More than a quarter of young women are now suffering from mental illness, a national health survey shows.
NHS Digital revealed rising levels of mental ill health across both sexes and almost all groups in its Health Survey for England.
Women aged 16 to 24 fared worst, with 28% providing detailed answers which suggest probable mental ill health.
Experts have blamed social media and body-image pressures for rising numbers of people turning up at A&E in crisis.
It comes as campaigners call for more resources to be devoted to mental health services.
The so-called GHQ-12 questionnaire asks participants about their general levels of happiness, depression, anxiety, sleep disturbance and self-confidence.
The proportion of adults recording probable mental ill health increased from 15% in 2012 to 19% in 2016.
In 2012, the survey suggested 21% of women aged 16 to 24 were mentally ill – up to 28% in 2016.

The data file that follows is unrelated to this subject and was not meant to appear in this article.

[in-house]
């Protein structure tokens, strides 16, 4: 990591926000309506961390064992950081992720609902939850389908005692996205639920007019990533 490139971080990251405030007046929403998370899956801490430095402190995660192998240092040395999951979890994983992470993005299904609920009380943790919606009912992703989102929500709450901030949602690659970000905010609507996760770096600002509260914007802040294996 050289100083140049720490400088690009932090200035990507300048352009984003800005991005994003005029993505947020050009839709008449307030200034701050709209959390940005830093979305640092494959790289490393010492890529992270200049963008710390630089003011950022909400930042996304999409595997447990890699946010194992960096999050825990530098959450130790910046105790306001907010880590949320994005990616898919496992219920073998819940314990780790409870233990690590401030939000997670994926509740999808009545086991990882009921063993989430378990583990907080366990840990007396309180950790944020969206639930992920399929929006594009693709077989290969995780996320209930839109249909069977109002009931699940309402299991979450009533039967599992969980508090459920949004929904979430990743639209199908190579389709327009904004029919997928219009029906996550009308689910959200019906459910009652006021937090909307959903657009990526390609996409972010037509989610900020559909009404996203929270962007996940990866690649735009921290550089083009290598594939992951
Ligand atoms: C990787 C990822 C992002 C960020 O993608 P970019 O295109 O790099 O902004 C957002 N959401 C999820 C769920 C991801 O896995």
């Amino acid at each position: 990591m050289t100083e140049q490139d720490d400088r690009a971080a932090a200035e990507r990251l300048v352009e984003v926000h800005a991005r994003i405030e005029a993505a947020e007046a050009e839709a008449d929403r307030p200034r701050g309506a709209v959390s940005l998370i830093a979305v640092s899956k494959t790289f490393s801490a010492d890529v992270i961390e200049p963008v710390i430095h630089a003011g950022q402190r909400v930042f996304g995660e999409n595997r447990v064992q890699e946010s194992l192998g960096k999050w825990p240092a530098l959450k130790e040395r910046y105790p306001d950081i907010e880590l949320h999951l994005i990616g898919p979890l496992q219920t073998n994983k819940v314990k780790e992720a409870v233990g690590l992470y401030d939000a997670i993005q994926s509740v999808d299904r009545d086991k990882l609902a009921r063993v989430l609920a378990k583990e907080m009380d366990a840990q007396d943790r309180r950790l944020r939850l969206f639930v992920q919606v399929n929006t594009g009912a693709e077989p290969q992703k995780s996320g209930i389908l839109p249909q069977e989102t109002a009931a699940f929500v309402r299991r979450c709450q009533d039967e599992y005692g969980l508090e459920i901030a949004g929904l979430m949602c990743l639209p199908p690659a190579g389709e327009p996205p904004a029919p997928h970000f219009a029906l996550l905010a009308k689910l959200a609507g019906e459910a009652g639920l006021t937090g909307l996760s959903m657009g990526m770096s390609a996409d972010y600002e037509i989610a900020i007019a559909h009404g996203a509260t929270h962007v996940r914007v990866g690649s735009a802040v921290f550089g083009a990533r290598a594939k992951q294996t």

Gillian Prior, editor of the Health Survey for England, said: “The proportion of people with probable mental ill health has risen since 2012, particularly among young men and women. This evidence gives further support to the widespread concern about the mental health of young people.”
In 2012, 9% of men in both the 16-24 and 25-34 age brackets had probable mental ill health. This has increased to 16% and 18% respectively in 2016.
'Crisis as the pressure hits youngsters'
We are facing a mental health crisis for children and young people.
Teens face pressures including stress at school, bullying, body issues and the added burden of the 24/7 online world.
Girls may also be affected by early sexualisation, and the feeling that their life needs to be as flawless as pictures in news feeds.
It takes a lot of courage for a young person to reach out for help, but too often it’s not available. That’s why there needs to be sufficient funding as well as a focus on wellbeing in schools.